The Wanna Cry ransomware worm that ravaged computers across 150 countries recently appears to mark a change in tactics for hacking outfit Lazarus Group, researchers from Symantec (SYMC) say.
Associated with North Korea, the group is credited for the massive hack of Sony (SNE) in 2014 and stealing $81 million from the Bangladesh central bank last year. Sticking up businesses for $300 to $600 per PC is a little down market.
"We now see them for one reason or another indulging in common cyber crime," Vikram Thakur, technical director at Symantec, who said that elements of the Wanna Cry attacks show strong links to Lazarus.
"This is highly unusual and we have never seen this, diverging from activity that is commonly attributed to national state attackers," Thakur said.
Groups affiliated with governments conduct espionage, steal intellectual property, shut down groups or organizations they oppose and siphon money from non-commercial banks. Lazarus is known for conducting extensive research on targets before striking, Thakur added, as the group did with the attacks on Sony and the attacks on the central bank of Bangladesh.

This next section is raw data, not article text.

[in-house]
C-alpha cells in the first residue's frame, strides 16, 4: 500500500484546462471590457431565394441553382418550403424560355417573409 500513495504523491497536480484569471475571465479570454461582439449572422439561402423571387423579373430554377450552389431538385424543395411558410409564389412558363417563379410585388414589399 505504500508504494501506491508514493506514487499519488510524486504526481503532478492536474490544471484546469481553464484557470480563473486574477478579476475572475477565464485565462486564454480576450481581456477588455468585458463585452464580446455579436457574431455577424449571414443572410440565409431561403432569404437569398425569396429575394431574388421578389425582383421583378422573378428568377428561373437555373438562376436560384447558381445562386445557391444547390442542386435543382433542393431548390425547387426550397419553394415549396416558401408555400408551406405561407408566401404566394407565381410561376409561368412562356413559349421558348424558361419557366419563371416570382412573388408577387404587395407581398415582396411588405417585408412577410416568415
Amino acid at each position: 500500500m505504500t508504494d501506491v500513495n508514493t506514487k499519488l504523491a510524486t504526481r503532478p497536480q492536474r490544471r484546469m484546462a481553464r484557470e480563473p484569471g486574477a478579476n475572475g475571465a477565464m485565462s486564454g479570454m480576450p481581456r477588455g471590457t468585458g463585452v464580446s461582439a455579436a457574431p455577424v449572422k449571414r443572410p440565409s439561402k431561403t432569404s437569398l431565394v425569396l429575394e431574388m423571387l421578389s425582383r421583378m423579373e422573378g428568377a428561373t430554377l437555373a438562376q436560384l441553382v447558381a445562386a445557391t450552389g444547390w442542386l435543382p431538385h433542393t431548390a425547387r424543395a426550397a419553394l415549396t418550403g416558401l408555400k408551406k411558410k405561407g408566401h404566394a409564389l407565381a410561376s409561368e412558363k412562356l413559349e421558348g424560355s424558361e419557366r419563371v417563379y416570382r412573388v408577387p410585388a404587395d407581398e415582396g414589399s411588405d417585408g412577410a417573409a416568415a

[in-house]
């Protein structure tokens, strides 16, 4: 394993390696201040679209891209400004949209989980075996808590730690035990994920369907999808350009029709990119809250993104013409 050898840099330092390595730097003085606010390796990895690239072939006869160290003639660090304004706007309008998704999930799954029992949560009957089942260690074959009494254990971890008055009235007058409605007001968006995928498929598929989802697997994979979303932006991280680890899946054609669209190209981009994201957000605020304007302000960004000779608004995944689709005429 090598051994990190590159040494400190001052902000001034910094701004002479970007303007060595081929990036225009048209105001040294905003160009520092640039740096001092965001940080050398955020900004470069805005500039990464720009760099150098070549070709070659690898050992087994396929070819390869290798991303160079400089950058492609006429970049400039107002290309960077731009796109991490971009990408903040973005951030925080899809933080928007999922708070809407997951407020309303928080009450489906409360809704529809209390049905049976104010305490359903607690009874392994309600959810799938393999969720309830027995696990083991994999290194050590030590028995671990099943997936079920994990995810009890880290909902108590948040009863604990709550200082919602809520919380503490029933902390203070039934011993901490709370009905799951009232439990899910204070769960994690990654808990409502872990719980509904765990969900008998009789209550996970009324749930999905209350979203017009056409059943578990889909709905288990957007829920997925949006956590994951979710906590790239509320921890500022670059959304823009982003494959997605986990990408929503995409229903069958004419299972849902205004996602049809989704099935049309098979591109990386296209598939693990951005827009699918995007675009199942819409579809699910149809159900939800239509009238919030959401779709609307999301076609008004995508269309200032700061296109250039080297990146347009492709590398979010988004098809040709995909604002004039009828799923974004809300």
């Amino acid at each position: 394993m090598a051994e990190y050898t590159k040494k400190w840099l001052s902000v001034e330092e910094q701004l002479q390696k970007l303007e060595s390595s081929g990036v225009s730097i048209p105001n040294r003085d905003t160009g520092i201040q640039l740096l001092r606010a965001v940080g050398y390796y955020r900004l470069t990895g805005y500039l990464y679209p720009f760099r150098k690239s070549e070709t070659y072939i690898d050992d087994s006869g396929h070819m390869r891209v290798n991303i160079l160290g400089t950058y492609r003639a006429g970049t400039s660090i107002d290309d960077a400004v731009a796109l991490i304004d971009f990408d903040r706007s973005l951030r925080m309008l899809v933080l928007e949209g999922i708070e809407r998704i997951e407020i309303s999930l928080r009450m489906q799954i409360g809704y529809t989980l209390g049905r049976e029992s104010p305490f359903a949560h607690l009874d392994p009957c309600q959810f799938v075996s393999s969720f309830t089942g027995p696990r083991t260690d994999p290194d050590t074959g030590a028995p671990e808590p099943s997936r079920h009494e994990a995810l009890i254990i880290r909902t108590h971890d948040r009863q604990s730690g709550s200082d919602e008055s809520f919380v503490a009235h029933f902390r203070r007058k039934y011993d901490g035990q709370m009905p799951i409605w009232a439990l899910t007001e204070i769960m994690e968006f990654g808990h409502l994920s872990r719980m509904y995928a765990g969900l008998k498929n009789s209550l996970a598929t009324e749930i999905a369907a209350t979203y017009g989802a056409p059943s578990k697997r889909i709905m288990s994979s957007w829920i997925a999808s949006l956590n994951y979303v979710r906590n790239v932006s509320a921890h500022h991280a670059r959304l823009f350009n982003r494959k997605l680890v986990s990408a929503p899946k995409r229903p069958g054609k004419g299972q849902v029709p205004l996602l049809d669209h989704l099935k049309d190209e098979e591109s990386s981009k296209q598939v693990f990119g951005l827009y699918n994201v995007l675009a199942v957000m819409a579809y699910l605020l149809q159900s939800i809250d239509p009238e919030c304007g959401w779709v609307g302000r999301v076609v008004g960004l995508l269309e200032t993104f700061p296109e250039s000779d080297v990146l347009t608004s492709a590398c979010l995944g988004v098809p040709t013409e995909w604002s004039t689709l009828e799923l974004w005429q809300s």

"It's possible some members of the Lazarus Group splintered away from the core group," he suggested, and were acing for their own personal benefit. "We ourselves are in uncharted territory."
The Wanna Cry attacks began to hit PCs of organizations that had not added security patches to some versions of Microsoft (MSFT) Windows on May 12. The scourge paired ransomware that encrypts computers and demands payment with a worm that enabled it to spread quickly. While ransomware and worms are not new, Thakur said, combining them is novel.
Through Lazarus may be displaying new tactics, Thakur suggested the cyber security game plan remains the same. Companies should deploy layered security, which ranges from having a security policy to filtering email and web traffic to backing up and archiving.
"Reduce the timeline for updating applications and operating systems," Thakur said. "Make sure you are backing up as well as testing the validity of your own backups periodically."
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